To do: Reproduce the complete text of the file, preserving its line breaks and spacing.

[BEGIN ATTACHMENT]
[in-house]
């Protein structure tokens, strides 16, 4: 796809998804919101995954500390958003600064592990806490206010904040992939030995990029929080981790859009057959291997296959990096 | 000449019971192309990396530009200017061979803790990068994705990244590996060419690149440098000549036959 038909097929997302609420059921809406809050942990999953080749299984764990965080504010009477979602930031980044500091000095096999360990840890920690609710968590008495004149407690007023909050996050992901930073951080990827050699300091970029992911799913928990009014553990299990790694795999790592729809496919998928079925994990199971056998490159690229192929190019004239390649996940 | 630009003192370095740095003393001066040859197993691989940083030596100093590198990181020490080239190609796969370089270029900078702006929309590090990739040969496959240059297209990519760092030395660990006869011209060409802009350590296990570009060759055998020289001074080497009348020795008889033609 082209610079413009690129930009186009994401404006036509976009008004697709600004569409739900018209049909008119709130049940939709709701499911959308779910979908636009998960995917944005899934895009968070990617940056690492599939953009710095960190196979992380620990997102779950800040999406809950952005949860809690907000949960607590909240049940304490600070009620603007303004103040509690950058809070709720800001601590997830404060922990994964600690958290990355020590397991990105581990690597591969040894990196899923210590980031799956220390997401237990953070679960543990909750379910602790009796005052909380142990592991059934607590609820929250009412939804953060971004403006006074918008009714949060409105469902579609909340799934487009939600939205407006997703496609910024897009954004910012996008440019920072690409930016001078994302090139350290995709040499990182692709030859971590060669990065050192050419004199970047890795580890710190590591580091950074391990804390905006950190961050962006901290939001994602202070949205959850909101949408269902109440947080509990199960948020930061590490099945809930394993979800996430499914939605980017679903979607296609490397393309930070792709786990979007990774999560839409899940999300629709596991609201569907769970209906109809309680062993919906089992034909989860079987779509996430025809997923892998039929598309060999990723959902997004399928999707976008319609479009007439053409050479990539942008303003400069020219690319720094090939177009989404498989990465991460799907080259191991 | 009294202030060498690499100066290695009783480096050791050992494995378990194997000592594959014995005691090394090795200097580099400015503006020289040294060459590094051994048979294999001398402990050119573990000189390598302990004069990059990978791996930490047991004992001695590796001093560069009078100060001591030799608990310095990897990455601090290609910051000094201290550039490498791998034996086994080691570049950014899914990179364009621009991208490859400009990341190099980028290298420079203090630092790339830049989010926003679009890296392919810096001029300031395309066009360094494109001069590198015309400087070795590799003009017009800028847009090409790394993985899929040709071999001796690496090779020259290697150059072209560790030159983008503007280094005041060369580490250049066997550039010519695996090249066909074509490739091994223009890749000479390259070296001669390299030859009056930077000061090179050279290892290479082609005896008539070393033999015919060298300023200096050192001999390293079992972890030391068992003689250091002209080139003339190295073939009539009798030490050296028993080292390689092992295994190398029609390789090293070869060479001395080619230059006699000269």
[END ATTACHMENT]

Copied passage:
[in-house]
């Protein structure tokens, strides 16, 4: 796809998804919101995954500390958003600064592990806490206010904040992939030995990029929080981790859009057959291997296959990096 | 000449019971192309990396530009200017061979803790990068994705990244590996060419690149440098000549036959 038909097929997302609420059921809406809050942990999953080749299984764990965080504010009477979602930031980044500091000095096999360990840890920690609710968590008495004149407690007023909050996050992901930073951080990827050699300091970029992911799913928990009014553990299990790694795999790592729809496919998928079925994990199971056998490159690229192929190019004239390649996940 | 630009003192370095740095003393001066040859197993691989940083030596100093590198990181020490080239190609796969370089270029900078702006929309590090990739040969496959240059297209990519760092030395660990006869011209060409802009350590296990570009060759055998020289001074080497009348020795008889033609 082209610079413009690129930009186009994401404006036509976009008004697709600004569409739900018209049909008119709130049940939709709701499911959308779910979908636009998960995917944005899934895009968070990617940056690492599939953009710095960190196979992380620990997102779950800040999406809950952005949860809690907000949960607590909240049940304490600070009620603007303004103040509690950058809070709720800001601590997830404060922990994964600690958290990355020590397991990105581990690597591969040894990196899923210590980031799956220390997401237990953070679960543990909750379910602790009796005052909380142990592991059934607590609820929250009412939804953060971004403006006074918008009714949060409105469902579609909340799934487009939600939205407006997703496609910024897009954004910012996008440019920072690409930016001078994302090139350290995709040499990182692709030859971590060669990065050192050419004199970047890795580890710190590591580091950074391990804390905006950190961050962006901290939001994602202070949205959850909101949408269902109440947080509990199960948020930061590490099945809930394993979800996430499914939605980017679903979607296609490397393309930070792709786990979007990774999560839409899940999300629709596991609201569907769970209906109809309680062993919906089992034909989860079987779509996430025809997923892998039929598309060999990723959902997004399928999707976008319609479009007439053409050479990539942008303003400069020219690319720094090939177009989404498989990465991460799907080259191991 | 009294202030060498690499100066290695009783480096050791050992494995378990194997000592594959014995005691090394090795200097580099400015503006020289040294060459590094051994048979294999001398402990050119573990000189390598302990004069990059990978791996930490047991004992001695590796001093560069009078100060001591030799608990310095990897990455601090290609910051000094201290550039490498791998034996086994080691570049950014899914990179364009621009991208490859400009990341190099980028290298420079203090630092790339830049989010926003679009890296392919810096001029300031395309066009360094494109001069590198015309400087070795590799003009017009800028847009090409790394993985899929040709071999001796690496090779020259290697150059072209560790030159983008503007280094005041060369580490250049066997550039010519695996090249066909074509490739091994223009890749000479390259070296001669390299030859009056930077000061090179050279290892290479082609005896008539070393033999015919060298300023200096050192001999390293079992972890030391068992003689250091002209080139003339190295073939009539009798030490050296028993080292390689092992295994190398029609390789090293070869060479001395080619230059006699000269």